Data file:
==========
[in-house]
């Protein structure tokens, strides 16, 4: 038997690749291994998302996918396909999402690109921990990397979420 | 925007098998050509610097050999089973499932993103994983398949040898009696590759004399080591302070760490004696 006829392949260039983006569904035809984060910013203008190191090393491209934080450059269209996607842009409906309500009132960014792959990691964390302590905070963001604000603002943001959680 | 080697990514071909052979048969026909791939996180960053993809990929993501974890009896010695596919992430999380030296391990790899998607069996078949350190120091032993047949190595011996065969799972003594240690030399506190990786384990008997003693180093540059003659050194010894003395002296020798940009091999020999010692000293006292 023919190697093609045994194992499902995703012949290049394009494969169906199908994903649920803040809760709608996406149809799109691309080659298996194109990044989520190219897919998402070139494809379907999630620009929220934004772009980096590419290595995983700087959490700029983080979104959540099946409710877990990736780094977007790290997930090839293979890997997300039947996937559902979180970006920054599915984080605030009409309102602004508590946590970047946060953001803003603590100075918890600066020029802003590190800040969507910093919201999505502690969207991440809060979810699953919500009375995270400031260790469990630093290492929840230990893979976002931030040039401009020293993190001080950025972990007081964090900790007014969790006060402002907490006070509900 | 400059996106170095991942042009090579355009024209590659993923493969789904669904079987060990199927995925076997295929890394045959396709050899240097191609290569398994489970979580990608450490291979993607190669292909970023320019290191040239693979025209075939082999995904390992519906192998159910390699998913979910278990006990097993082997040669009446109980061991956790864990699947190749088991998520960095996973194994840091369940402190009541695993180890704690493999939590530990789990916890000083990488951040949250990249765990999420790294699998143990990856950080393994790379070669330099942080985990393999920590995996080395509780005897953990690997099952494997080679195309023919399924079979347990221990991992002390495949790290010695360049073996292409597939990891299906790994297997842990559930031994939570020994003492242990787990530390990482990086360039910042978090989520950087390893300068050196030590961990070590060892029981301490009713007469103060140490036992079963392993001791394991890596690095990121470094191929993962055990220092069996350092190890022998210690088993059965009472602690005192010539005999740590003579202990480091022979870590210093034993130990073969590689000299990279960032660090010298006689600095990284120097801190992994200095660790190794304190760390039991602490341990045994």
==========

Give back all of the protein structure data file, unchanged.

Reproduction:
[in-house]
């Protein structure tokens, strides 16, 4: 038997690749291994998302996918396909999402690109921990990397979420 | 925007098998050509610097050999089973499932993103994983398949040898009696590759004399080591302070760490004696 006829392949260039983006569904035809984060910013203008190191090393491209934080450059269209996607842009409906309500009132960014792959990691964390302590905070963001604000603002943001959680 | 080697990514071909052979048969026909791939996180960053993809990929993501974890009896010695596919992430999380030296391990790899998607069996078949350190120091032993047949190595011996065969799972003594240690030399506190990786384990008997003693180093540059003659050194010894003395002296020798940009091999020999010692000293006292 023919190697093609045994194992499902995703012949290049394009494969169906199908994903649920803040809760709608996406149809799109691309080659298996194109990044989520190219897919998402070139494809379907999630620009929220934004772009980096590419290595995983700087959490700029983080979104959540099946409710877990990736780094977007790290997930090839293979890997997300039947996937559902979180970006920054599915984080605030009409309102602004508590946590970047946060953001803003603590100075918890600066020029802003590190800040969507910093919201999505502690969207991440809060979810699953919500009375995270400031260790469990630093290492929840230990893979976002931030040039401009020293993190001080950025972990007081964090900790007014969790006060402002907490006070509900 | 400059996106170095991942042009090579355009024209590659993923493969789904669904079987060990199927995925076997295929890394045959396709050899240097191609290569398994489970979580990608450490291979993607190669292909970023320019290191040239693979025209075939082999995904390992519906192998159910390699998913979910278990006990097993082997040669009446109980061991956790864990699947190749088991998520960095996973194994840091369940402190009541695993180890704690493999939590530990789990916890000083990488951040949250990249765990999420790294699998143990990856950080393994790379070669330099942080985990393999920590995996080395509780005897953990690997099952494997080679195309023919399924079979347990221990991992002390495949790290010695360049073996292409597939990891299906790994297997842990559930031994939570020994003492242990787990530390990482990086360039910042978090989520950087390893300068050196030590961990070590060892029981301490009713007469103060140490036992079963392993001791394991890596690095990121470094191929993962055990220092069996350092190890022998210690088993059965009472602690005192010539005999740590003579202990480091022979870590210093034993130990073969590689000299990279960032660090010298006689600095990284120097801190992994200095660790190794304190760390039991602490341990045994």